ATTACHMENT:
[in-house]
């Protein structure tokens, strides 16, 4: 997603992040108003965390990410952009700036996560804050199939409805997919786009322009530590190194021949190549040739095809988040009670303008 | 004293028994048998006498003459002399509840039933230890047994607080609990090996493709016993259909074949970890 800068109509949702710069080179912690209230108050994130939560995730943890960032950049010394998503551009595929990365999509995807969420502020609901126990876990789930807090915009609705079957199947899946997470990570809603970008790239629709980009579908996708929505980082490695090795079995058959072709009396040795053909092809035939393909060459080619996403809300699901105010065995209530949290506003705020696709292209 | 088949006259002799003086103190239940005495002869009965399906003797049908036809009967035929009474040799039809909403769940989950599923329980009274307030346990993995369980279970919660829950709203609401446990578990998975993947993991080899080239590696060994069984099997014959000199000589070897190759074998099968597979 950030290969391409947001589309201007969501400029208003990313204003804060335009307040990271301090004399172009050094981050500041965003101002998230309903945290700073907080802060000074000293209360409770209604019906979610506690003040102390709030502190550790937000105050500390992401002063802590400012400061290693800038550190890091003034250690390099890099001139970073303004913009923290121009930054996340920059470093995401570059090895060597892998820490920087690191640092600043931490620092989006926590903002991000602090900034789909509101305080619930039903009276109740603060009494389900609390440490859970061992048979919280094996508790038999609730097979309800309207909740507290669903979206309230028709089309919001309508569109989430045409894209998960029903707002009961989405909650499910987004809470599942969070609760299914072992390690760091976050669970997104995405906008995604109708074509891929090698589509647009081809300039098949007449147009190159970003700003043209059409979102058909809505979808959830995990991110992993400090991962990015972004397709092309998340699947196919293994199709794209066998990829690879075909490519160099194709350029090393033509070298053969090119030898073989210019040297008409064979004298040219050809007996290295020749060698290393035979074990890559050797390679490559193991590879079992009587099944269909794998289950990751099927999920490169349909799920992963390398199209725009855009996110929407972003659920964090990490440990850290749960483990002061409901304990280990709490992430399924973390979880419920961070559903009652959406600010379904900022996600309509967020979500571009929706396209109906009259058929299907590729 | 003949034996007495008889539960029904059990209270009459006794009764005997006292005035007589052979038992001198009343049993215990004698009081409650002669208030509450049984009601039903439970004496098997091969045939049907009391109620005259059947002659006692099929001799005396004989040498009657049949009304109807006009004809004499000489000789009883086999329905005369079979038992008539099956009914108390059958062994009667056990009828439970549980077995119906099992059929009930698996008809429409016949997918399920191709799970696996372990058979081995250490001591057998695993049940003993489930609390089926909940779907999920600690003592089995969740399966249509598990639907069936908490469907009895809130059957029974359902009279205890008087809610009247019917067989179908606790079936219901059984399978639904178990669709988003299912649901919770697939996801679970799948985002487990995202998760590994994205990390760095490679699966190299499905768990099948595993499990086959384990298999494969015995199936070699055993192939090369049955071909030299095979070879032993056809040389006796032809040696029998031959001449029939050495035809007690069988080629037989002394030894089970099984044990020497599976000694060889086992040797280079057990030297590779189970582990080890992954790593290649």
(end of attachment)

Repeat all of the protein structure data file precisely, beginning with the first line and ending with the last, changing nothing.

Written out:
[in-house]
């Protein structure tokens, strides 16, 4: 997603992040108003965390990410952009700036996560804050199939409805997919786009322009530590190194021949190549040739095809988040009670303008 | 004293028994048998006498003459002399509840039933230890047994607080609990090996493709016993259909074949970890 800068109509949702710069080179912690209230108050994130939560995730943890960032950049010394998503551009595929990365999509995807969420502020609901126990876990789930807090915009609705079957199947899946997470990570809603970008790239629709980009579908996708929505980082490695090795079995058959072709009396040795053909092809035939393909060459080619996403809300699901105010065995209530949290506003705020696709292209 | 088949006259002799003086103190239940005495002869009965399906003797049908036809009967035929009474040799039809909403769940989950599923329980009274307030346990993995369980279970919660829950709203609401446990578990998975993947993991080899080239590696060994069984099997014959000199000589070897190759074998099968597979 950030290969391409947001589309201007969501400029208003990313204003804060335009307040990271301090004399172009050094981050500041965003101002998230309903945290700073907080802060000074000293209360409770209604019906979610506690003040102390709030502190550790937000105050500390992401002063802590400012400061290693800038550190890091003034250690390099890099001139970073303004913009923290121009930054996340920059470093995401570059090895060597892998820490920087690191640092600043931490620092989006926590903002991000602090900034789909509101305080619930039903009276109740603060009494389900609390440490859970061992048979919280094996508790038999609730097979309800309207909740507290669903979206309230028709089309919001309508569109989430045409894209998960029903707002009961989405909650499910987004809470599942969070609760299914072992390690760091976050669970997104995405906008995604109708074509891929090698589509647009081809300039098949007449147009190159970003700003043209059409979102058909809505979808959830995990991110992993400090991962990015972004397709092309998340699947196919293994199709794209066998990829690879075909490519160099194709350029090393033509070298053969090119030898073989210019040297008409064979004298040219050809007996290295020749060698290393035979074990890559050797390679490559193991590879079992009587099944269909794998289950990751099927999920490169349909799920992963390398199209725009855009996110929407972003659920964090990490440990850290749960483990002061409901304990280990709490992430399924973390979880419920961070559903009652959406600010379904900022996600309509967020979500571009929706396209109906009259058929299907590729 | 003949034996007495008889539960029904059990209270009459006794009764005997006292005035007589052979038992001198009343049993215990004698009081409650002669208030509450049984009601039903439970004496098997091969045939049907009391109620005259059947002659006692099929001799005396004989040498009657049949009304109807006009004809004499000489000789009883086999329905005369079979038992008539099956009914108390059958062994009667056990009828439970549980077995119906099992059929009930698996008809429409016949997918399920191709799970696996372990058979081995250490001591057998695993049940003993489930609390089926909940779907999920600690003592089995969740399966249509598990639907069936908490469907009895809130059957029974359902009279205890008087809610009247019917067989179908606790079936219901059984399978639904178990669709988003299912649901919770697939996801679970799948985002487990995202998760590994994205990390760095490679699966190299499905768990099948595993499990086959384990298999494969015995199936070699055993192939090369049955071909030299095979070879032993056809040389006796032809040696029998031959001449029939050495035809007690069988080629037989002394030894089970099984044990020497599976000694060889086992040797280079057990030297590779189970582990080890992954790593290649």